I recently returned from assisting with CALM at the National Rainbow Gathering in the Beaverhead-Deerlodge National Forest in SW Montana. For my curious comrades, CALM stands for the Center for Alternative and Living Medicine, and it’s the first aid station at the Rainbow Gatherings. It’s served as a teaching site for 7Song and the students of the Northeast School of Botanical Medicine for several years, as well as a place of healing & respite among 10,000 people abandoning civilization in the middle of the woods.
I’m still unpacking, unwinding, and decompressing. While still in orbit, some useful thoughts & impressions are beginning to take shape.
- Ragweed tincture (fresh leaf) is very effective for Type 1 allergic responses
- Compliance is better when people are familiar with the plant
- Bandaging & wound dressing is an art form, and vet wrap is a friend to the entire human race.
- Have a pot of simmering yarrow infusion near the campfire: for soaking/ disinfecting wounds (and soothing inflammation)
- Giardia: water born, charcoal filter should be sufficient, incubates for about a week. Sulphur burps. Oregon Grape Root/Berberis & activated charcoal (take charcoal 30 mins away from other herbs/medications).
- Osha root (& Cordyceps) for altitude sickness
- Propolis tincture: disinfectant, resinous barrier help protect against microbial onslaught
- Lobelia for asthma attacks: another effective herb
- Foot wound care is a beautiful & complex art, and watching Lorna Mauney-Brodeck work on feet was befuddling in the best way possible. She has a 30-page manual available for download here as well as other great resources on her site.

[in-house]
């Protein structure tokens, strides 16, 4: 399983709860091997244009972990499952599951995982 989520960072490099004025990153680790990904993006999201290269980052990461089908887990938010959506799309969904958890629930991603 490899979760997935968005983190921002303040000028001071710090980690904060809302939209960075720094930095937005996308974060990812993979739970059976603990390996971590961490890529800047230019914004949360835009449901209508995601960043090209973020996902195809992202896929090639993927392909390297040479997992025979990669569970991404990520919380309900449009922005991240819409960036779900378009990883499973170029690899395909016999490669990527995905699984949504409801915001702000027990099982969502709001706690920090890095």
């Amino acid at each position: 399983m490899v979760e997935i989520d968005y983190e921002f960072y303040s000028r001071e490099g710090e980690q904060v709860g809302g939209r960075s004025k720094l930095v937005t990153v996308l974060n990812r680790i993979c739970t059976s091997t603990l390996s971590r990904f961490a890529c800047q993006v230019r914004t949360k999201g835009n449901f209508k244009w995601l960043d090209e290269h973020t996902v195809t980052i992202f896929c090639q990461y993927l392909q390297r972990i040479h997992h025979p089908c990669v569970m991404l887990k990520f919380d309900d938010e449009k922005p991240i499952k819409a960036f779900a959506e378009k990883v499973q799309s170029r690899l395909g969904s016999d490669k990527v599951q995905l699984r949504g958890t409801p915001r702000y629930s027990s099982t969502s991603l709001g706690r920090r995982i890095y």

- Don’t be afraid to hurt people a little when cleaning out their wounds. Calling them ‘Pookie’ helps (thanks again, Lorna).
- Observing a few drops of tincture have an effect on someone is really neat. Think Lobelia, Valerian, Anemone and Ragweed. I do believe herbal practice is a lifestyle and expecting quick fixes isn’t the goal. When when they occur, they are awesome.
- 7Song’s teaching style is truly awe-inspiring, and it’s always a pleasure to see him in action. I mean…damn.
And there were a few herbalist ‘wins’. For me, this happens when a plant really helps someone, and they come back to ask more about it only to realize that it’s something that’s been growing around their house or in their garden for ages. They get really excited, then you get excited, and a positive-feedback spiral of appreciation & giddiness emanates from the epicenter of a simple botanical preparation and explodes in a big-bang of actionable inspiration. You just facilitated an a-ha moment with someone and their connection to the land. That’s a HUGE win, and it’s my favorite part of practicing. I saw this happen with ragweed (for a bad case of hay fever), yarrow (wound soaking & disinfecting), and dandelion (at the clinic for lots of things).
Also, my love for working in an interdisciplinary team was cemented–particularly with the EMTs/NPs present, where there was mutual respect & interest towards the respective modalities.
I was also reminded that I am a very happy critter when I’m able to be with plants & people, and closing the laptop and tossing the books for a week is an incredibly healthy thing to do from time to time. But most of all, my time there affirmed that I’m a better practitioner when I’m able to be myself. I engage people better when I’m relaxed, somewhat odd, and abundantly goofy & dorky.
‘Be yourself’: perhaps the most cliche and important lesson there is. Other very important lessons: drum circles should never last all night, shoes are sometimes good, dancing barefoot in a fire may result in burns, and ‘Snoopy’ (aka Mr. GHB) is very interested in any & all drug donations if you see him at a drum circle.
(If you are interested in this type of work, you should check out 7Song’s video on herbal first aid at Rainbow on YouTube. He also has a video course on Herb First Aid on HerbMentor, which is one of the ways I prepared for this week.)